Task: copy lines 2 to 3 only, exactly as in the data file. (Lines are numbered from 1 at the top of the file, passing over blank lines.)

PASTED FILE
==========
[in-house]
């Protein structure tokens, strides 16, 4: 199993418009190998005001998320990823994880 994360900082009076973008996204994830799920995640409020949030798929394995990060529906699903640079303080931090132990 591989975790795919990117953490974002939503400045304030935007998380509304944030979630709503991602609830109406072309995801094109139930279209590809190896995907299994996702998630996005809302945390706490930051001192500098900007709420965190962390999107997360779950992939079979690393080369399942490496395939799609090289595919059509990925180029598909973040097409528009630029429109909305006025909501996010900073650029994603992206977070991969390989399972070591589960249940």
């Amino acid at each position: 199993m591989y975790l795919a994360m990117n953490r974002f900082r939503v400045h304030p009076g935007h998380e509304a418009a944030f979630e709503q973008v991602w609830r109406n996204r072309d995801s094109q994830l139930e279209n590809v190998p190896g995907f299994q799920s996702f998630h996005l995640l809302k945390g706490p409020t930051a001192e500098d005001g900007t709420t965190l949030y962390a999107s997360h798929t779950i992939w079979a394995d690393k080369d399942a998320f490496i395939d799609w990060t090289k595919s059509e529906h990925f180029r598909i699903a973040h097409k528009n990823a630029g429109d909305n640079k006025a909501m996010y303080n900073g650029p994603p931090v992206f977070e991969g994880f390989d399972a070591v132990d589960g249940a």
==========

């Protein structure tokens, strides 16, 4: 199993418009190998005001998320990823994880 994360900082009076973008996204994830799920995640409020949030798929394995990060529906699903640079303080931090132990 591989975790795919990117953490974002939503400045304030935007998380509304944030979630709503991602609830109406072309995801094109139930279209590809190896995907299994996702998630996005809302945390706490930051001192500098900007709420965190962390999107997360779950992939079979690393080369399942490496395939799609090289595919059509990925180029598909973040097409528009630029429109909305006025909501996010900073650029994603992206977070991969390989399972070591589960249940």
């Amino acid at each position: 199993m591989y975790l795919a994360m990117n953490r974002f900082r939503v400045h304030p009076g935007h998380e509304a418009a944030f979630e709503q973008v991602w609830r109406n996204r072309d995801s094109q994830l139930e279209n590809v190998p190896g995907f299994q799920s996702f998630h996005l995640l809302k945390g706490p409020t930051a001192e500098d005001g900007t709420t965190l949030y962390a999107s997360h798929t779950i992939w079979a394995d690393k080369d399942a998320f490496i395939d799609w990060t090289k595919s059509e529906h990925f180029r598909i699903a973040h097409k528009n990823a630029g429109d909305n640079k006025a909501m996010y303080n900073g650029p994603p931090v992206f977070e991969g994880f390989d399972a070591v132990d589960g249940a």